Archive for February 28, 2009

Genius or Lifeboat?

Posted in FILM with tags , , , , on February 28, 2009 by dcairns


Comedian Paul Merton’s show about early Hitchcock airs tonight, at 9, on BBC4, which is terrific timing in terms of what I’m doing with Hitchcock Year, finishing up his silent output this week.

Merton’s previous film show, dealing with the great silent clowns, featured some great clips, some amusing lines, and some nice stories. My only problem was the lack of real critical analysis — because the episodes were structured as critiques, not as biographies or histories. I have a suspicion that the Hitchcock show will have some of the same issues — in an article for The Times, here, Merton makes some good jokes, (‘One newspaper wrote a headline: “Hitchcock — Psycho or Genius?” Why not say: “Hitchcock — Lifeboat or Genius?”’) and partially explains his interest in Hitch; but doesn’t seem able to describe the films or express much about what’s interesting in them. The idea of Hitch as master manipulator of audiences only goes a short way towards evoking his artistry, and it’s even less relevant to why his earliest films are interesting.

But I think it’ll be good fun as far as it goes. My only other complaint is that, as far as I know, the show is really looking at Hitch’s silents, but the accompanying mini-season of films are all talkies, the earliest of them from 1935 — a case of BBC4 not quite having the courage to be a genuinely highbrow channel that respects its audience’s intelligence and interest.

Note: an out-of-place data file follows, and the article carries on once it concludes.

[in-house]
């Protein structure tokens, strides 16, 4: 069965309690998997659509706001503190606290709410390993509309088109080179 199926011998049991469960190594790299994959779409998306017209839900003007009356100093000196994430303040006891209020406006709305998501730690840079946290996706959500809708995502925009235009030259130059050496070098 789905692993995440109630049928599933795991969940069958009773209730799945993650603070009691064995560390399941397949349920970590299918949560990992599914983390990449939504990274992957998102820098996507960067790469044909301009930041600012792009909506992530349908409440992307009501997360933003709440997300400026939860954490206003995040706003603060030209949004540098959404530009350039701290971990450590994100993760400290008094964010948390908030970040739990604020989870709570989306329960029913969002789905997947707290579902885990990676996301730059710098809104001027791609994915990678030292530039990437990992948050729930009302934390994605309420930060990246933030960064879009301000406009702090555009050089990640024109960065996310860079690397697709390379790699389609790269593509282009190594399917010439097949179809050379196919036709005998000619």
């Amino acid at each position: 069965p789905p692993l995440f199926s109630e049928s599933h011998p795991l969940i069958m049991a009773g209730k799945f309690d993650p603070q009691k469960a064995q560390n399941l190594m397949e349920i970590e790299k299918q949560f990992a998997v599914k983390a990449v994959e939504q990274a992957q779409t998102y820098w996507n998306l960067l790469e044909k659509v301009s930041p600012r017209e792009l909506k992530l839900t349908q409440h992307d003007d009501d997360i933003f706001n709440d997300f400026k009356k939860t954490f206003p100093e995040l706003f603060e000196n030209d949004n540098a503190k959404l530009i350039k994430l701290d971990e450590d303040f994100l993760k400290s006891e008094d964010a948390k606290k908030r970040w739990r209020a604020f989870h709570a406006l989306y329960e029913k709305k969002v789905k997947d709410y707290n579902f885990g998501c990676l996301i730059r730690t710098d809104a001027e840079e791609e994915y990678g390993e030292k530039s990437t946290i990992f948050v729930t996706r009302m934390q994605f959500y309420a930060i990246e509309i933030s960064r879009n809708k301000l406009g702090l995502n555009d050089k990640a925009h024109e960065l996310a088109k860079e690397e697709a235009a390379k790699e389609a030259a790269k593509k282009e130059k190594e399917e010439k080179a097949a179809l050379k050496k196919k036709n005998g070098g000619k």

Quote of the Day: Not O-kay for Sound!

Posted in FILM with tags , , , , on February 28, 2009 by dcairns


“We embarked upon a large programme of silent pictures, paying no heed at all to, you know, ‘I’d walk a million miles for one of your smiles…’ and went gaily on…”

~ Sir Michael Balcon, in archive footage interview excerpted in Brownlow and Gill’s Cinema Europe: The Other Hollywood.

Balcon, as head of Gainsborough Pictures at the end of the ’20s, typified the British attitude to the coming of sound, ignoring it in ostrich fashion until it was all but too late.

But sound could not be resisted. How Hitchcock reacted to the new medium will be the subject of Wednesday’s entry in Hitchcock Year.